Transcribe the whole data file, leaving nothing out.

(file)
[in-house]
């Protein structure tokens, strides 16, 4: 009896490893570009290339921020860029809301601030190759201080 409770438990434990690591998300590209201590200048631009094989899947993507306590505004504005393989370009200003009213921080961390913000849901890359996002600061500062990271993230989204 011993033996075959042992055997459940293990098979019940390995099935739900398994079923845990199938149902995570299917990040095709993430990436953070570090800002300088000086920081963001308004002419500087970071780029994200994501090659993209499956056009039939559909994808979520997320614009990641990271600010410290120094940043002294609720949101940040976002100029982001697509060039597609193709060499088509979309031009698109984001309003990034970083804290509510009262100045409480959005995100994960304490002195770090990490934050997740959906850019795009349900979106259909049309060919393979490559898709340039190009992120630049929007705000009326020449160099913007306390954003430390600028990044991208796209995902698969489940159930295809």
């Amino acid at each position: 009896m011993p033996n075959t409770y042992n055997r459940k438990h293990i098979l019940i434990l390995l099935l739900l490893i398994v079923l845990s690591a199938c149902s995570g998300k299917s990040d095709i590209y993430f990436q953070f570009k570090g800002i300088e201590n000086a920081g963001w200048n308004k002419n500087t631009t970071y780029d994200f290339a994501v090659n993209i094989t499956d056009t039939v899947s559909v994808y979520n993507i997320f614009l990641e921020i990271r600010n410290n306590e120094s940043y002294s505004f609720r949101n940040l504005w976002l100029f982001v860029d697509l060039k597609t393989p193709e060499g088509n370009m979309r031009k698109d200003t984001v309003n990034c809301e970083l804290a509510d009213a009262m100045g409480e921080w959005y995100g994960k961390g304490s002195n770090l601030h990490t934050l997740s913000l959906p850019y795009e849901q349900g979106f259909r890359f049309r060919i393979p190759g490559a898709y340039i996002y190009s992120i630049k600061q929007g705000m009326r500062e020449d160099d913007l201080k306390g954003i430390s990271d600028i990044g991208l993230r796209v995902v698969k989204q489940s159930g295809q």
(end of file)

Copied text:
[in-house]
């Protein structure tokens, strides 16, 4: 009896490893570009290339921020860029809301601030190759201080 409770438990434990690591998300590209201590200048631009094989899947993507306590505004504005393989370009200003009213921080961390913000849901890359996002600061500062990271993230989204 011993033996075959042992055997459940293990098979019940390995099935739900398994079923845990199938149902995570299917990040095709993430990436953070570090800002300088000086920081963001308004002419500087970071780029994200994501090659993209499956056009039939559909994808979520997320614009990641990271600010410290120094940043002294609720949101940040976002100029982001697509060039597609193709060499088509979309031009698109984001309003990034970083804290509510009262100045409480959005995100994960304490002195770090990490934050997740959906850019795009349900979106259909049309060919393979490559898709340039190009992120630049929007705000009326020449160099913007306390954003430390600028990044991208796209995902698969489940159930295809």
């Amino acid at each position: 009896m011993p033996n075959t409770y042992n055997r459940k438990h293990i098979l019940i434990l390995l099935l739900l490893i398994v079923l845990s690591a199938c149902s995570g998300k299917s990040d095709i590209y993430f990436q953070f570009k570090g800002i300088e201590n000086a920081g963001w200048n308004k002419n500087t631009t970071y780029d994200f290339a994501v090659n993209i094989t499956d056009t039939v899947s559909v994808y979520n993507i997320f614009l990641e921020i990271r600010n410290n306590e120094s940043y002294s505004f609720r949101n940040l504005w976002l100029f982001v860029d697509l060039k597609t393989p193709e060499g088509n370009m979309r031009k698109d200003t984001v309003n990034c809301e970083l804290a509510d009213a009262m100045g409480e921080w959005y995100g994960k961390g304490s002195n770090l601030h990490t934050l997740s913000l959906p850019y795009e849901q349900g979106f259909r890359f049309r060919i393979p190759g490559a898709y340039i996002y190009s992120i630049k600061q929007g705000m009326r500062e020449d160099d913007l201080k306390g954003i430390s990271d600028i990044g991208l993230r796209v995902v698969k989204q489940s159930g295809q």